The first referendum poll to be conducted after the Brussels agreement on Friday night wasn't terribly helpful, because it was the first in a new series of telephone polls from Survation, meaning there were no baseline figures to work from. The second and third post-deal polls out tonight are more useful, although they actually point towards slightly contradictory conclusions on the trend. And, as you might well expect in the Alice in Wonderland world of EU referendum polling, the ComRes poll showing Remain in a 12-point lead is actually more encouraging for the Leave side than the YouGov poll showing a single-point Leave lead.
The reason? ComRes conducted their poll by telephone, and it's extremely unusual for a telephone poll to produce a Remain lead as low as 12 points. In fact, over the last few months there has only been one other phone poll that showed a Remain lead of lower than 15 points, and that was the most recent ComRes poll from earlier this month. So we do now have one phone pollster that is pointing in successive polls to at least a moderate narrowing of the gap since the shape of the deal began to become known. Ipsos-Mori have so far failed to corroborate that trend, but there has only been one recent Ipsos-Mori poll, so it's possible it will still happen.
The online YouGov poll is less encouraging for Leave because it shows the state of play firmly back into the 'normal range' for online pollsters, after a brief period when it looked like Leave had achieved a telling swing on the back of the reaction against the emerging deal. The last two online ICM polls have also shown a return to business as usual, and that's probably not a coincidence. So we could - and it's still only a possibility - be starting to see an indyref-style convergence between telephone and online polls, with the Remain lead drifting downwards in the telephone polls, while the online polls show a broadly static position.
There's a new article on the YouGov website suggesting that the massive divergence between telephone and online polls can be mostly explained by the reluctance of some people to admit to a telephone interviewer that they are undecided, and their inclination to instead opt for the easy answer of saying they support the status quo. That's just speculation, but it is consistent with the fact that there are significantly fewer Don't Knows in telephone polls (which is the complete opposite of what you'd normally expect). If there's any truth in that theory, it means the sizeable Remain lead in phone polls could be quite soft, and it also means there's no reason to suppose that online and phone polls will show the same trend over the remainder of the campaign - a dramatic convergence could be on the cards as the 'knee-jerk Remains' among telephone respondents start to give more considered answers. We may be starting to see the very early signs of that.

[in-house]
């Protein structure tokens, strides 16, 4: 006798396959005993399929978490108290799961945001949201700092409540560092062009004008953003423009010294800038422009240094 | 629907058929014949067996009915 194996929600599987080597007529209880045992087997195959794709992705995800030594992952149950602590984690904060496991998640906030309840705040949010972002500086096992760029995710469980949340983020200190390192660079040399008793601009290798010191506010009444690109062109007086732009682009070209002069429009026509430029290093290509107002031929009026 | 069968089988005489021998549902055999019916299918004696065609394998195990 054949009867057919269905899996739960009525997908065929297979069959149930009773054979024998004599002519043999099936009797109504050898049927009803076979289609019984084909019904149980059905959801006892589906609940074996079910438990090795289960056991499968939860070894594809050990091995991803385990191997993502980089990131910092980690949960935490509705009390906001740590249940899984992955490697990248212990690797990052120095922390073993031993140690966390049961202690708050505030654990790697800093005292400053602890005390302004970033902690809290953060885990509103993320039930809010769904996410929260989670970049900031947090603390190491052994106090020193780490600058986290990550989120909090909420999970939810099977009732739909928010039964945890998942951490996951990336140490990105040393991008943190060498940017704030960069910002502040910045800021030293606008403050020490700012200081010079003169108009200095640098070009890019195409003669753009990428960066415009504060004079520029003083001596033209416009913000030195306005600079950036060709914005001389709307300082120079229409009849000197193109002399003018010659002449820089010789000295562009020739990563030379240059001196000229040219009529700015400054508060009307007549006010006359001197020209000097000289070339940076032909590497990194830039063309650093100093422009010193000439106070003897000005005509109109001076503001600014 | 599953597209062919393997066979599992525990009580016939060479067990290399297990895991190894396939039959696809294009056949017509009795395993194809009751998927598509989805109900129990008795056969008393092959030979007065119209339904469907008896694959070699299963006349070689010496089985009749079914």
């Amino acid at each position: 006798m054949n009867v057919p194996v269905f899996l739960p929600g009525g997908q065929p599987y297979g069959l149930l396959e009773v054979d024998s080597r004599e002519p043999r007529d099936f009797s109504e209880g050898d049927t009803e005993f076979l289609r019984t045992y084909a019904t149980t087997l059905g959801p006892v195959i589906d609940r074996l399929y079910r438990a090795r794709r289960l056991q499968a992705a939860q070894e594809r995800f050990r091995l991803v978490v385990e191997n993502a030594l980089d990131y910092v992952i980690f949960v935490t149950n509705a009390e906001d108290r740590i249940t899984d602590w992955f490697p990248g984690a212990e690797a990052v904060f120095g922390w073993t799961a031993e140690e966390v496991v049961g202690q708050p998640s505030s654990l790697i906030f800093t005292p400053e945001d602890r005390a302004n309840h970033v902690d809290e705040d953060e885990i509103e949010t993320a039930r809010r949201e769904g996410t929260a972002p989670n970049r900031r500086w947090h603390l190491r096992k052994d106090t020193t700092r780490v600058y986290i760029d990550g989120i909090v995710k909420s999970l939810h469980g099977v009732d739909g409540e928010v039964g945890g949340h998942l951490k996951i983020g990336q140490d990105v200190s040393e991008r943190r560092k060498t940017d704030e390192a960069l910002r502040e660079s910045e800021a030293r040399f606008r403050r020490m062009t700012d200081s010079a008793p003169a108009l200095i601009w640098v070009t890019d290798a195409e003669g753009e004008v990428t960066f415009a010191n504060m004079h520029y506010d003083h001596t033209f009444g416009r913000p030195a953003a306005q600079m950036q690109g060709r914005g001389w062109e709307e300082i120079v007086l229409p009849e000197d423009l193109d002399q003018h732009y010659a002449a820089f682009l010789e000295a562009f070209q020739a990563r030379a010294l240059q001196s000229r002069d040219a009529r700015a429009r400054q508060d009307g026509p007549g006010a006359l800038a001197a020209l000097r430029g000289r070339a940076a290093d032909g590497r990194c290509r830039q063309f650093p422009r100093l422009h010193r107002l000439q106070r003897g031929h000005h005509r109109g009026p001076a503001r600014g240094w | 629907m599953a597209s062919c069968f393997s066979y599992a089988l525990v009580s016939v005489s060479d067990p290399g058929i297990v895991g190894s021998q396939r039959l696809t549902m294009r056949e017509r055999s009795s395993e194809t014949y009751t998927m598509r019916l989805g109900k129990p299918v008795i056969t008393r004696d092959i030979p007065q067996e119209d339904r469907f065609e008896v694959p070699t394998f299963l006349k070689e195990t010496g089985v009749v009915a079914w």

* * *
SCOT GOES POP POLL OF POLLS
Should the United Kingdom remain a member of the European Union or leave the European Union?
50/50 ONLINE/TELEPHONE AVERAGE :
Remain 45.9% (-0.8)
Leave 38.8% (-0.4)
ONLINE AVERAGE :
Remain 40.0% (-1.4)
Leave 40.7% (-1.2)
TELEPHONE AVERAGE :
Remain 51.8% (-0.2)
Leave 36.8% (+0.4)
(The Poll of Polls takes account of all polls that were conducted at least partly within the last month. The online average is based on ten polls - five from ICM, three from YouGov, one from BMG and one from TNS. The telephone average is based on six polls - three from ComRes, two from Ipsos-Mori and one from Survation.)